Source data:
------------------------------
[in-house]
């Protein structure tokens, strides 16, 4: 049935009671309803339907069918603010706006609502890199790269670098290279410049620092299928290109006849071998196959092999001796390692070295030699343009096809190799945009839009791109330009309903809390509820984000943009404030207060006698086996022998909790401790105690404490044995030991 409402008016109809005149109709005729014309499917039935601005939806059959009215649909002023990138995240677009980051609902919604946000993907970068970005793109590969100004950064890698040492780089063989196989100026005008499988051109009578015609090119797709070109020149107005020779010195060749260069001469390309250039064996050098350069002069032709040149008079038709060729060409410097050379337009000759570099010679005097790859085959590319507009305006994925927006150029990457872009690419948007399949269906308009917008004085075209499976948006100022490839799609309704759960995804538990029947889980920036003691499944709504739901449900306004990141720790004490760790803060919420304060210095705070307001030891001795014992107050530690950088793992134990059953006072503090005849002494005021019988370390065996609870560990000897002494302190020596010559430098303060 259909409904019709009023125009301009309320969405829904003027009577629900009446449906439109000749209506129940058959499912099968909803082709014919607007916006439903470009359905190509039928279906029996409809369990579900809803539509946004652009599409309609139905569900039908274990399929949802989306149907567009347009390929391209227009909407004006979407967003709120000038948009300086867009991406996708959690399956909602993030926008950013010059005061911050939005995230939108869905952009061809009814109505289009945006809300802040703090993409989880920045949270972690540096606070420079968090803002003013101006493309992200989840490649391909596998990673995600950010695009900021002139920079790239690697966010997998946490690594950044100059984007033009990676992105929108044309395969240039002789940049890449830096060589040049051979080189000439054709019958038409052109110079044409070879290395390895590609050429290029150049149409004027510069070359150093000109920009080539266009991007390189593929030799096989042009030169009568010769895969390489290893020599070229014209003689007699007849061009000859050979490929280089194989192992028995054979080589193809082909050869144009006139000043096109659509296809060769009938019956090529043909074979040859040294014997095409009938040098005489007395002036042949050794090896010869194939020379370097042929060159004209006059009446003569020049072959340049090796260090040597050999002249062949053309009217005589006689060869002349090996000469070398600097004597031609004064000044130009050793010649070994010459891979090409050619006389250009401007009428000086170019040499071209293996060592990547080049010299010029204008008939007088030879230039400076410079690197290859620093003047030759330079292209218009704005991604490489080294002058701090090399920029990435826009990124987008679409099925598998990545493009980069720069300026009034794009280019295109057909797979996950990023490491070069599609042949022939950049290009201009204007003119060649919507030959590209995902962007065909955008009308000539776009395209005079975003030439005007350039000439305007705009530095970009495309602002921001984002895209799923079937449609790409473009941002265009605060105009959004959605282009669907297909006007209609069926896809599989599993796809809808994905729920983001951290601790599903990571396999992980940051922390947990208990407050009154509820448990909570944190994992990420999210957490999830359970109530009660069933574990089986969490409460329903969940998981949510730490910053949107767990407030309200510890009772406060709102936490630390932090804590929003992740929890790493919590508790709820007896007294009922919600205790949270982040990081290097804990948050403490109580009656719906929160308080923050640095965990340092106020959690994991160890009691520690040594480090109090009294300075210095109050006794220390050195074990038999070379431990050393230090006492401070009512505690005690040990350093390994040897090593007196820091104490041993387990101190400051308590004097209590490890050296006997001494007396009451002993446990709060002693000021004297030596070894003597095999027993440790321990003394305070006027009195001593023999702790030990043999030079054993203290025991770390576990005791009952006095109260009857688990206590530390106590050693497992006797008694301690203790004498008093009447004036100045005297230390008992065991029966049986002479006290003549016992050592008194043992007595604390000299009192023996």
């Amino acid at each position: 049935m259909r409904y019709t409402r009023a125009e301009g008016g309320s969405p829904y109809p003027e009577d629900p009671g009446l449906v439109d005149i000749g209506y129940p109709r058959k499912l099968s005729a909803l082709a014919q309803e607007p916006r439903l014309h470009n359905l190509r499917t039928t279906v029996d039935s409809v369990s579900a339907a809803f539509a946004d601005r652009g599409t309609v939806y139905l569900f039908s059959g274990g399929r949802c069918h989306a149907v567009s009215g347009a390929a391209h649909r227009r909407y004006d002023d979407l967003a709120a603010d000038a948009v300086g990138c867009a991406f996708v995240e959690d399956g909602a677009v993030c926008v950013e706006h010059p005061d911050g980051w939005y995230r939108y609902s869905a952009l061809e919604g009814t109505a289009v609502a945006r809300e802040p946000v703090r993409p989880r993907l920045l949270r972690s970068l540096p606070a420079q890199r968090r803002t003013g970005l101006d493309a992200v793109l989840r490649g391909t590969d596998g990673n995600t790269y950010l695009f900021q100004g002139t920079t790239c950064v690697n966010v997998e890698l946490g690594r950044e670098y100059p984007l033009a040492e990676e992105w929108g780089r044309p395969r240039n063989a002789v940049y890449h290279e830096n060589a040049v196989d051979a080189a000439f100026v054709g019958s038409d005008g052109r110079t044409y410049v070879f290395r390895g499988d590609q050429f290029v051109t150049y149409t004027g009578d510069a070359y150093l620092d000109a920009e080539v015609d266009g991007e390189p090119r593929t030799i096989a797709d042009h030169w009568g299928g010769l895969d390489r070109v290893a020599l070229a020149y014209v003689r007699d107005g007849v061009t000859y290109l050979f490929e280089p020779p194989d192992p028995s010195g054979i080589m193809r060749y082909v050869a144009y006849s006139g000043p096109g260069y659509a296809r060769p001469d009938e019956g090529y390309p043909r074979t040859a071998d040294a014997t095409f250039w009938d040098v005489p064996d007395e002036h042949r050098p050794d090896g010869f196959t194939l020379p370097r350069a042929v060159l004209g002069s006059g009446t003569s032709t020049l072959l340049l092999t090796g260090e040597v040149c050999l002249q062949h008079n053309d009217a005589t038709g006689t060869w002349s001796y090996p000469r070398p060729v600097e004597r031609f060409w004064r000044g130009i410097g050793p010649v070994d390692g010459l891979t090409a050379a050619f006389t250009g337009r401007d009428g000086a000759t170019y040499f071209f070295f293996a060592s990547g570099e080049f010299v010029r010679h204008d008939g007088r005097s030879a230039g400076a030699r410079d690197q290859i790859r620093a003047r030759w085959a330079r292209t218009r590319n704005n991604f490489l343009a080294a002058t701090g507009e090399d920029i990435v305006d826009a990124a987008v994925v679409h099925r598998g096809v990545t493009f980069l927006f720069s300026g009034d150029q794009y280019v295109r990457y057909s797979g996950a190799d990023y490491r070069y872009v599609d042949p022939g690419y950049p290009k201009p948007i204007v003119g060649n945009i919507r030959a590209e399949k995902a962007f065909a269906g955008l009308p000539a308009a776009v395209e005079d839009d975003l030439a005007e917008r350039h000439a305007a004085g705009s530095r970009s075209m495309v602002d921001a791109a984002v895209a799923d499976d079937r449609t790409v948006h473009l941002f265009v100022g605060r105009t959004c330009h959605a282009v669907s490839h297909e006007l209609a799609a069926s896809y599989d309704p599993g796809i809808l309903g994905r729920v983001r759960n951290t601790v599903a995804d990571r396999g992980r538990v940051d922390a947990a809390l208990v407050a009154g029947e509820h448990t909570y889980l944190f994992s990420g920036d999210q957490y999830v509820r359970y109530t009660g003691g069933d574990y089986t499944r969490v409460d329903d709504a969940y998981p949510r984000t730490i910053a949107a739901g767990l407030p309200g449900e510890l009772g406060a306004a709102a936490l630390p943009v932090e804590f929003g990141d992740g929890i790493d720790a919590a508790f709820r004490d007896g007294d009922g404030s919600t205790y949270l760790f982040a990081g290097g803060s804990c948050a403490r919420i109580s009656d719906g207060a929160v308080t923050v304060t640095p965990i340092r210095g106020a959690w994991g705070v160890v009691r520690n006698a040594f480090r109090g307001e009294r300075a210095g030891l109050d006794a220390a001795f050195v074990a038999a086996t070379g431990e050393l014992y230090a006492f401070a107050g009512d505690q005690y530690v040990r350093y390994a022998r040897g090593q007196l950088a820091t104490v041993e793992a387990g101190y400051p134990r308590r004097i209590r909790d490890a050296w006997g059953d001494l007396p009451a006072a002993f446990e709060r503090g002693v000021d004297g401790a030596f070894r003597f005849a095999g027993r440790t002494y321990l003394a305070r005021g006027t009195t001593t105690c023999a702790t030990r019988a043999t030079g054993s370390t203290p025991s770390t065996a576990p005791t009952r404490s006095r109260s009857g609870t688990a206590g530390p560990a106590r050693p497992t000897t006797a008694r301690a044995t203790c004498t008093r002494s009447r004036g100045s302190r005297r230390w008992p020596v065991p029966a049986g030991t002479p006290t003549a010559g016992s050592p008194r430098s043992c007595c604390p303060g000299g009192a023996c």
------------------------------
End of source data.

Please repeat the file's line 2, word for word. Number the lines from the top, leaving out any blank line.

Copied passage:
């Protein structure tokens, strides 16, 4: 049935009671309803339907069918603010706006609502890199790269670098290279410049620092299928290109006849071998196959092999001796390692070295030699343009096809190799945009839009791109330009309903809390509820984000943009404030207060006698086996022998909790401790105690404490044995030991 409402008016109809005149109709005729014309499917039935601005939806059959009215649909002023990138995240677009980051609902919604946000993907970068970005793109590969100004950064890698040492780089063989196989100026005008499988051109009578015609090119797709070109020149107005020779010195060749260069001469390309250039064996050098350069002069032709040149008079038709060729060409410097050379337009000759570099010679005097790859085959590319507009305006994925927006150029990457872009690419948007399949269906308009917008004085075209499976948006100022490839799609309704759960995804538990029947889980920036003691499944709504739901449900306004990141720790004490760790803060919420304060210095705070307001030891001795014992107050530690950088793992134990059953006072503090005849002494005021019988370390065996609870560990000897002494302190020596010559430098303060 259909409904019709009023125009301009309320969405829904003027009577629900009446449906439109000749209506129940058959499912099968909803082709014919607007916006439903470009359905190509039928279906029996409809369990579900809803539509946004652009599409309609139905569900039908274990399929949802989306149907567009347009390929391209227009909407004006979407967003709120000038948009300086867009991406996708959690399956909602993030926008950013010059005061911050939005995230939108869905952009061809009814109505289009945006809300802040703090993409989880920045949270972690540096606070420079968090803002003013101006493309992200989840490649391909596998990673995600950010695009900021002139920079790239690697966010997998946490690594950044100059984007033009990676992105929108044309395969240039002789940049890449830096060589040049051979080189000439054709019958038409052109110079044409070879290395390895590609050429290029150049149409004027510069070359150093000109920009080539266009991007390189593929030799096989042009030169009568010769895969390489290893020599070229014209003689007699007849061009000859050979490929280089194989192992028995054979080589193809082909050869144009006139000043096109659509296809060769009938019956090529043909074979040859040294014997095409009938040098005489007395002036042949050794090896010869194939020379370097042929060159004209006059009446003569020049072959340049090796260090040597050999002249062949053309009217005589006689060869002349090996000469070398600097004597031609004064000044130009050793010649070994010459891979090409050619006389250009401007009428000086170019040499071209293996060592990547080049010299010029204008008939007088030879230039400076410079690197290859620093003047030759330079292209218009704005991604490489080294002058701090090399920029990435826009990124987008679409099925598998990545493009980069720069300026009034794009280019295109057909797979996950990023490491070069599609042949022939950049290009201009204007003119060649919507030959590209995902962007065909955008009308000539776009395209005079975003030439005007350039000439305007705009530095970009495309602002921001984002895209799923079937449609790409473009941002265009605060105009959004959605282009669907297909006007209609069926896809599989599993796809809808994905729920983001951290601790599903990571396999992980940051922390947990208990407050009154509820448990909570944190994992990420999210957490999830359970109530009660069933574990089986969490409460329903969940998981949510730490910053949107767990407030309200510890009772406060709102936490630390932090804590929003992740929890790493919590508790709820007896007294009922919600205790949270982040990081290097804990948050403490109580009656719906929160308080923050640095965990340092106020959690994991160890009691520690040594480090109090009294300075210095109050006794220390050195074990038999070379431990050393230090006492401070009512505690005690040990350093390994040897090593007196820091104490041993387990101190400051308590004097209590490890050296006997001494007396009451002993446990709060002693000021004297030596070894003597095999027993440790321990003394305070006027009195001593023999702790030990043999030079054993203290025991770390576990005791009952006095109260009857688990206590530390106590050693497992006797008694301690203790004498008093009447004036100045005297230390008992065991029966049986002479006290003549016992050592008194043992007595604390000299009192023996």